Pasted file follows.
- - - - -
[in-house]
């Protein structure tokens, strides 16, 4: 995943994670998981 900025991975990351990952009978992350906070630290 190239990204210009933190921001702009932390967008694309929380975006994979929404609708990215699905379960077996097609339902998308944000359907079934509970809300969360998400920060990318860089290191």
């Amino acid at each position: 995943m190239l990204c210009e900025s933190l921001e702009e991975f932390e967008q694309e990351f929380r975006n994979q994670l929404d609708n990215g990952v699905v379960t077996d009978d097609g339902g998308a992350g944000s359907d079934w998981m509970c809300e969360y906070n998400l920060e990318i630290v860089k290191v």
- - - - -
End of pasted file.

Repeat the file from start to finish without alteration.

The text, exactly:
[in-house]
């Protein structure tokens, strides 16, 4: 995943994670998981 900025991975990351990952009978992350906070630290 190239990204210009933190921001702009932390967008694309929380975006994979929404609708990215699905379960077996097609339902998308944000359907079934509970809300969360998400920060990318860089290191």
């Amino acid at each position: 995943m190239l990204c210009e900025s933190l921001e702009e991975f932390e967008q694309e990351f929380r975006n994979q994670l929404d609708n990215g990952v699905v379960t077996d009978d097609g339902g998308a992350g944000s359907d079934w998981m509970c809300e969360y906070n998400l920060e990318i630290v860089k290191v």